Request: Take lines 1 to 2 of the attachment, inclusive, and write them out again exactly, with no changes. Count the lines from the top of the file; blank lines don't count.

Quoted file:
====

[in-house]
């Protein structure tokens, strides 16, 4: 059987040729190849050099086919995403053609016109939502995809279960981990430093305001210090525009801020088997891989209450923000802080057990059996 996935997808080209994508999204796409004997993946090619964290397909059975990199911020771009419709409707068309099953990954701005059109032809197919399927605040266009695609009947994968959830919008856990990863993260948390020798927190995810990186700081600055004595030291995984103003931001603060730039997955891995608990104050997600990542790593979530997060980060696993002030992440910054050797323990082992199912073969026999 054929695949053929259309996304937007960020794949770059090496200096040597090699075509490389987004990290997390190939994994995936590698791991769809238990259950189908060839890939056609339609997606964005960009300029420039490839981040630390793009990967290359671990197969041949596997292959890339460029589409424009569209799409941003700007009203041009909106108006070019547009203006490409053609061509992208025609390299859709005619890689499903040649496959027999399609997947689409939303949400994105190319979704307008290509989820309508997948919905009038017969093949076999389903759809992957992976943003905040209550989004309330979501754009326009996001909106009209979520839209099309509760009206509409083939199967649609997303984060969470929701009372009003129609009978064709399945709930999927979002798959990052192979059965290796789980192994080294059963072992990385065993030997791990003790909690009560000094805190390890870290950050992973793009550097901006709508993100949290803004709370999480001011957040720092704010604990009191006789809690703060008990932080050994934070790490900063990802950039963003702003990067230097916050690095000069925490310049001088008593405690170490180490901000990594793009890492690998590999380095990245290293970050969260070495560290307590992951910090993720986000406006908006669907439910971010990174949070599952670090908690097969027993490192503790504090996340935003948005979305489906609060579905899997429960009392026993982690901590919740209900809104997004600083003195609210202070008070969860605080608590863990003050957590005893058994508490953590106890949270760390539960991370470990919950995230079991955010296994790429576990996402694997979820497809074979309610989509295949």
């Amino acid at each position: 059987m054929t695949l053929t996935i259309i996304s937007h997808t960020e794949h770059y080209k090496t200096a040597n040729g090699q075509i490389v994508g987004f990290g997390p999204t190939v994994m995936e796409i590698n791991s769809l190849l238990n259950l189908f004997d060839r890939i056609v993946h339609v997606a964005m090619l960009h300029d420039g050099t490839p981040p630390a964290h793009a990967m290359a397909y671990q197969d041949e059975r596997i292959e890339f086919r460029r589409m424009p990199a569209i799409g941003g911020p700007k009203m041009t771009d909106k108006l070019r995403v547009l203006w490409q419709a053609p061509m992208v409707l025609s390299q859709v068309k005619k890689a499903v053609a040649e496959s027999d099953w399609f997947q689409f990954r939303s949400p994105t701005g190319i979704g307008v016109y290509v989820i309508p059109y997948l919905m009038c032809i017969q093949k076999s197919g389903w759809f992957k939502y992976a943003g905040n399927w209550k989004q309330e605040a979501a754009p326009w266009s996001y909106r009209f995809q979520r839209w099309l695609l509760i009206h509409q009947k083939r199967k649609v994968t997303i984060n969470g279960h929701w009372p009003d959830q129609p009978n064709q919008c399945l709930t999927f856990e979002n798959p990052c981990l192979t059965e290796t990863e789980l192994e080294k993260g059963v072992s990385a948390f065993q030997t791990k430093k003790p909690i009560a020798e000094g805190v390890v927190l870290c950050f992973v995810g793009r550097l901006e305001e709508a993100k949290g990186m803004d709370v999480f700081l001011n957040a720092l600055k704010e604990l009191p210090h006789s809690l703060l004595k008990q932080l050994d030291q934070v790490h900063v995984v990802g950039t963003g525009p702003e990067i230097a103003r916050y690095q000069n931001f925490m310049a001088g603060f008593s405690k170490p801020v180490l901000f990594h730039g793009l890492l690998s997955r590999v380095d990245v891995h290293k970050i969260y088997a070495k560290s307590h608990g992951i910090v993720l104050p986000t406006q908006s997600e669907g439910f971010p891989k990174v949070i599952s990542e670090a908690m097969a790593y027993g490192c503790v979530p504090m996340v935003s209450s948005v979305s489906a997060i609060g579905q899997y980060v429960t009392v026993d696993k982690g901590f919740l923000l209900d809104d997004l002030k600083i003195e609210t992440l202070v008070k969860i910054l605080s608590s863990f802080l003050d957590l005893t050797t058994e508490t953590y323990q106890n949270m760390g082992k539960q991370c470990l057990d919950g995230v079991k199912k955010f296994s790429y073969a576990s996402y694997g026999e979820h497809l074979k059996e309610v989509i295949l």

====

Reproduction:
[in-house]
């Protein structure tokens, strides 16, 4: 059987040729190849050099086919995403053609016109939502995809279960981990430093305001210090525009801020088997891989209450923000802080057990059996 996935997808080209994508999204796409004997993946090619964290397909059975990199911020771009419709409707068309099953990954701005059109032809197919399927605040266009695609009947994968959830919008856990990863993260948390020798927190995810990186700081600055004595030291995984103003931001603060730039997955891995608990104050997600990542790593979530997060980060696993002030992440910054050797323990082992199912073969026999 054929695949053929259309996304937007960020794949770059090496200096040597090699075509490389987004990290997390190939994994995936590698791991769809238990259950189908060839890939056609339609997606964005960009300029420039490839981040630390793009990967290359671990197969041949596997292959890339460029589409424009569209799409941003700007009203041009909106108006070019547009203006490409053609061509992208025609390299859709005619890689499903040649496959027999399609997947689409939303949400994105190319979704307008290509989820309508997948919905009038017969093949076999389903759809992957992976943003905040209550989004309330979501754009326009996001909106009209979520839209099309509760009206509409083939199967649609997303984060969470929701009372009003129609009978064709399945709930999927979002798959990052192979059965290796789980192994080294059963072992990385065993030997791990003790909690009560000094805190390890870290950050992973793009550097901006709508993100949290803004709370999480001011957040720092704010604990009191006789809690703060008990932080050994934070790490900063990802950039963003702003990067230097916050690095000069925490310049001088008593405690170490180490901000990594793009890492690998590999380095990245290293970050969260070495560290307590992951910090993720986000406006908006669907439910971010990174949070599952670090908690097969027993490192503790504090996340935003948005979305489906609060579905899997429960009392026993982690901590919740209900809104997004600083003195609210202070008070969860605080608590863990003050957590005893058994508490953590106890949270760390539960991370470990919950995230079991955010296994790429576990996402694997979820497809074979309610989509295949």